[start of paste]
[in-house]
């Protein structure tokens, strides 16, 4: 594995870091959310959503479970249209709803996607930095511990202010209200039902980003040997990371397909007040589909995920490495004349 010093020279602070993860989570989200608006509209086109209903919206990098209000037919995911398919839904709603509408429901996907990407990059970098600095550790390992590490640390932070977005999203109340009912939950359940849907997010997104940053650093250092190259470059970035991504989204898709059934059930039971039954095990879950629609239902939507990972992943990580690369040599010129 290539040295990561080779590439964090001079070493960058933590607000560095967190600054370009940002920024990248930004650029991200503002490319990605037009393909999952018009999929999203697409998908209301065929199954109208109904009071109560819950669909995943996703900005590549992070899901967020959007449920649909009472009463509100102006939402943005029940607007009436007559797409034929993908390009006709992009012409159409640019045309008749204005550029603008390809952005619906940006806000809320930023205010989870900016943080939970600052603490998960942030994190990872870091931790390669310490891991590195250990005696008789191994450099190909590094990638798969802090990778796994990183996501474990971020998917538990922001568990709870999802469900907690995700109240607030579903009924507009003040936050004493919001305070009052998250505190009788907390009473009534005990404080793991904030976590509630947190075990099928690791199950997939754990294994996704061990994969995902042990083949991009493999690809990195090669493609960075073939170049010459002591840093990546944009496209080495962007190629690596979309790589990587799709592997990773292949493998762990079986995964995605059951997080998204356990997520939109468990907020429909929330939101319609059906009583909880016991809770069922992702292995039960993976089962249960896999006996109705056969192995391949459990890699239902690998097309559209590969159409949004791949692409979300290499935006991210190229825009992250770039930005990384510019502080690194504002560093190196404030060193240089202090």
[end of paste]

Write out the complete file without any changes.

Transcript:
[in-house]
């Protein structure tokens, strides 16, 4: 594995870091959310959503479970249209709803996607930095511990202010209200039902980003040997990371397909007040589909995920490495004349 010093020279602070993860989570989200608006509209086109209903919206990098209000037919995911398919839904709603509408429901996907990407990059970098600095550790390992590490640390932070977005999203109340009912939950359940849907997010997104940053650093250092190259470059970035991504989204898709059934059930039971039954095990879950629609239902939507990972992943990580690369040599010129 290539040295990561080779590439964090001079070493960058933590607000560095967190600054370009940002920024990248930004650029991200503002490319990605037009393909999952018009999929999203697409998908209301065929199954109208109904009071109560819950669909995943996703900005590549992070899901967020959007449920649909009472009463509100102006939402943005029940607007009436007559797409034929993908390009006709992009012409159409640019045309008749204005550029603008390809952005619906940006806000809320930023205010989870900016943080939970600052603490998960942030994190990872870091931790390669310490891991590195250990005696008789191994450099190909590094990638798969802090990778796994990183996501474990971020998917538990922001568990709870999802469900907690995700109240607030579903009924507009003040936050004493919001305070009052998250505190009788907390009473009534005990404080793991904030976590509630947190075990099928690791199950997939754990294994996704061990994969995902042990083949991009493999690809990195090669493609960075073939170049010459002591840093990546944009496209080495962007190629690596979309790589990587799709592997990773292949493998762990079986995964995605059951997080998204356990997520939109468990907020429909929330939101319609059906009583909880016991809770069922992702292995039960993976089962249960896999006996109705056969192995391949459990890699239902690998097309559209590969159409949004791949692409979300290499935006991210190229825009992250770039930005990384510019502080690194504002560093190196404030060193240089202090």